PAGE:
“‘Are you telling me that I need to shut down a validly pred­i­cated in­ves­ti­ga­tion?’ Mr. McCabe asked, ac­cord­ing to peo­ple fa­mil­iar with the con­ver­sa­tion. Af­ter a pause, the of­fi­cial replied ‘Of course not,’ th­ese peo­ple said.”

The McCabe me­dia strat­egy not only dis­closed the in­ter­nal phone call but also marked the first time the gov­ern­ment was con­firm­ing an FBI in­ves­ti­ga­tion into the bil­lion-dol­lar Clinton Foun­da­tion.

Mr. McCabe went fur­ther than au­tho­riz­ing the leak. The day the story was pub­lished, he tele­phoned FBI ex­ec­u­tives at the Wash­ing­ton and New York field of­fices and blamed his col­leagues for the Oct. 30 story.

“Get this house in or­der,” Mr. McCabe said. He later told in­ves­ti­ga­tors he didn’t re­call mak­ing the calls.

The next day, Mr. Comey con­vened a high-level meet­ing to ad­dress press leaks. Mr. McCabe later told in­ves­ti­ga­tors that he in­formed the FBI chief about the leaks and Mr. Comey ap­proved. Mr. Comey said no such con­ver­sa­tion took place.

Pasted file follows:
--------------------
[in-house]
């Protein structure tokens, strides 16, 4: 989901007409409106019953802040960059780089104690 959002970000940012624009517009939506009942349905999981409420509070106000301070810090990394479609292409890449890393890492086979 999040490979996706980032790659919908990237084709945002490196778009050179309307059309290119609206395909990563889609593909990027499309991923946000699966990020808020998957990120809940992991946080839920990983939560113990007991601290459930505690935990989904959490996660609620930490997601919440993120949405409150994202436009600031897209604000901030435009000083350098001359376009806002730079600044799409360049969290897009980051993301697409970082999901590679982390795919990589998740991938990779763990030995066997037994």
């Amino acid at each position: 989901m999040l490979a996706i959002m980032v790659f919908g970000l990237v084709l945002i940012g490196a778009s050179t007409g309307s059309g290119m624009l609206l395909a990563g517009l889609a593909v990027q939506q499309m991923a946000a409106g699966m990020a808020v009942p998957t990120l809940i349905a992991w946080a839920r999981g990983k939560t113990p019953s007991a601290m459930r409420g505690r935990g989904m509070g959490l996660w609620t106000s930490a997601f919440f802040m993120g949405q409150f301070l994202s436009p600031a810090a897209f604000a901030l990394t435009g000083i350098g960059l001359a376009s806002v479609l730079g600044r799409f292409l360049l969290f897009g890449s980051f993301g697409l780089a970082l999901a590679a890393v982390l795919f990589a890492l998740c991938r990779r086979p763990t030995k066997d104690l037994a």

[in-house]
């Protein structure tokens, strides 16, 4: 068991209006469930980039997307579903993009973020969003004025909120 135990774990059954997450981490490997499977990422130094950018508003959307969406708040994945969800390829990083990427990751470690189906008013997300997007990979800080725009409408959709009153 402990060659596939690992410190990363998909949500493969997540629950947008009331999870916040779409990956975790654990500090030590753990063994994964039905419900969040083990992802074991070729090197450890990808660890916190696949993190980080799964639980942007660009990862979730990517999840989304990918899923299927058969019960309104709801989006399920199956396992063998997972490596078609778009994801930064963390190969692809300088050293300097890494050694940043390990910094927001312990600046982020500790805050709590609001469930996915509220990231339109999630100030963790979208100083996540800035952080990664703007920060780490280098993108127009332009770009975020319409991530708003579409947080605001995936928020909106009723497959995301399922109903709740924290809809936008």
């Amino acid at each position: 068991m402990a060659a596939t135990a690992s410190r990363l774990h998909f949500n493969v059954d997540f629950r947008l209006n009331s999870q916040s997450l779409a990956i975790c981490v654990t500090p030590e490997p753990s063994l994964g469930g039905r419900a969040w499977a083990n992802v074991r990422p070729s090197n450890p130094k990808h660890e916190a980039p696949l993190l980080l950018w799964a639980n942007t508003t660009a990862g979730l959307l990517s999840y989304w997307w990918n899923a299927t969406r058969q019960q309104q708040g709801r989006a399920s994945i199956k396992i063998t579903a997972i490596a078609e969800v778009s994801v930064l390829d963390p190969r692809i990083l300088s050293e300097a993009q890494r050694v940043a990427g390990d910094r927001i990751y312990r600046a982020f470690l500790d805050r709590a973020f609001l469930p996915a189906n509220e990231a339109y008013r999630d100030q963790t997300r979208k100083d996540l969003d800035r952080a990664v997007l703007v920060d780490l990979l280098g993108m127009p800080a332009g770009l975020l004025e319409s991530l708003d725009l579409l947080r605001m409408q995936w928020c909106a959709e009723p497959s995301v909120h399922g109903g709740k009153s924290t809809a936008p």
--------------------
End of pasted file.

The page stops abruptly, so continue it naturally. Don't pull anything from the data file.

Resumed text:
Mr. McCabe “def­i­nitely did not tell me that he au­tho­rized,” Mr. Comey said. “It wasn’t me, boss,” Mr. Comey quoted his No. 2 as say­ing.

Mr. McCabe also at­tempted to cast blame in the cir­cle of man­agers around him and said the fact that Ms. Page was talk­ing to Mr. Bar­rett was no se­cret.

In sum, Mr. McCabe at­tempted to blame Mr. Comey, his field of­fice man­agers and col­leagues around him.

May 2017 was a mo­men­tous month for FBI head­quar­ters: Mr. Trump fired Mr. Comey, Deputy At­tor­ney Gen­eral Rod Rosen­stein named Robert Mueller as spe­cial coun­sel for the Trump-Rus­sia elec­tion in­ves­ti­ga­tion, and Mr. McCabe, now act­ing di­rec­tor, opened a probe tar­get­ing the pres­i­dent as a pos­si­ble Rus­sian agent. Mr. Mueller’s fi­nal re­port, re­leased in March, showed no ev­i­dence that Mr. Trump was an agent.